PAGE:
Australians are the world’s best coronavirus panic-buyers, new research shows, which is a fact I won’t be bragging about at dinner parties.
New Zealand is so close to eradicating COVID-19, while Tokyo is on alert for a second wave.
Panic buying isn’t a sport
If panic buying was a sport, Australia would have a gold medal. New research shows Australians were the quickest to stockpile goods when the pandemic hit, running shelves dry from March.
Toilet paper sales doubled, canned and dry soup sales surged by 180% and there were shortages of flour, rice and pasta.
Most of the panic buying happened before there were many COVID-19 cases in the country, with shoppers reacting to international news.
Elimination is nigh
New Zealand has only one known active coronavirus case thanks to strict lockdown measures, making it one of the few places where complete eradication of the virus appears possible.
New Zealanders were prohibited from socialising with anyone outside their own households for six weeks.
Singapore, South Korea and Hong Kong all had setbacks and cluster outbreaks in their attempts to control the virus, while Tokyo has issued a coronavirus alert just a week after a state of emergency ended. Thirty-four new cases were confirmed in the city yesterday.
Dollar bounces back
The Aussie dollar has jumped by 24% in the past 10 weeks against the US dollar, even as the world faces a recession.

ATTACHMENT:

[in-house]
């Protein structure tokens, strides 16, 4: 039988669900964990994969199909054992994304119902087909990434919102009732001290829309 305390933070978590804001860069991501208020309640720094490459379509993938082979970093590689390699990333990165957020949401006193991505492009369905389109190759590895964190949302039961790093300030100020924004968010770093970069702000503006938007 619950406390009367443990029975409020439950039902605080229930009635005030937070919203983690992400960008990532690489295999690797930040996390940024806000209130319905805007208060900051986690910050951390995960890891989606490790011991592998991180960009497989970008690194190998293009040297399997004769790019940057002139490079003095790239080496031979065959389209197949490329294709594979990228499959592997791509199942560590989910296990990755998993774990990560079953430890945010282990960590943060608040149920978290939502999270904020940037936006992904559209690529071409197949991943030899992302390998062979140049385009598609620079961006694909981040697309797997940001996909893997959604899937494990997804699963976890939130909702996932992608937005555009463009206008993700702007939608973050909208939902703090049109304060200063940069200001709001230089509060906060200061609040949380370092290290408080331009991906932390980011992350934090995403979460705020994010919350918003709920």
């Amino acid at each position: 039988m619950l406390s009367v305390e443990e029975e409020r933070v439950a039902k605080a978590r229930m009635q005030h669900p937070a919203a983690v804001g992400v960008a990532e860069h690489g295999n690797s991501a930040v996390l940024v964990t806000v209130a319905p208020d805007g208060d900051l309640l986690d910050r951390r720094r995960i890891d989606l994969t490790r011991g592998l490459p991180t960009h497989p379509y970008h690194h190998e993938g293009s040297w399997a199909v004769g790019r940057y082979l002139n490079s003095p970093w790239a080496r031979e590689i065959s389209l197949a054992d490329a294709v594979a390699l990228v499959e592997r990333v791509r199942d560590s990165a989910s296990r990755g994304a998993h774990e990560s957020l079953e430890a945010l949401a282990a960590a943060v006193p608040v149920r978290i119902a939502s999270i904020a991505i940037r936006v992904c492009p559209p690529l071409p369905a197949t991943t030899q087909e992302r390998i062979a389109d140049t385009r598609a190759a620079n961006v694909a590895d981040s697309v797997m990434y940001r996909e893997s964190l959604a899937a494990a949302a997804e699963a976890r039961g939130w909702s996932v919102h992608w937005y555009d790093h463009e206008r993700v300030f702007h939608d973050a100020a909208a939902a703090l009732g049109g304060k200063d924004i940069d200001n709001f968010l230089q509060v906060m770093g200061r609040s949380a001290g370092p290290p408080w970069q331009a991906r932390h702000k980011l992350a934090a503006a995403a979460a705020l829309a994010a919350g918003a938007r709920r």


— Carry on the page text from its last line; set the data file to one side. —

The rise is largely thanks to China’s COVID-19 recovery, with iron ore prices surging thanks to increased demand from China, and supply disruptions in Brazil. Investors have also become more optimistic after months of negative predictions.
It’s not all good news — Asia faces economic instability thanks to the coronavirus, with Beijing threatening to cut back on a trade deal with Washington and Hong Kong.
Former officials from Indonesia, China and Australia have called for an urgent regional leader’s summit through the Association of Southeast Asian Nations (ASEAN).
Wage freeze showdown
NSW Premier Gladys Berejiklian’s proposal to freeze wages in the public sector has been met with staunch opposition.
Conservative backbenchers have joined Labor in blocking the freeze, which would affect hundreds of thousands of public servants, including nurses and paramedics on the frontline of the pandemic.
Paramedics have been refusing to fill out billing paperwork for patients in protest, which could cost the state between $400 and $900 per trip.
The government has said the $3 billion saved would be reinvested into job creation and infrastructure.
While healthcare workers might not get their scheduled pay rise, they can renovate their kitchens: Morrison’s almost $1 billion construction stimulus package, which is expected to provide financial assistance including direct cash grants of between $20,000 and $50,000, could prioritise those building new homes or undergoing major renovations.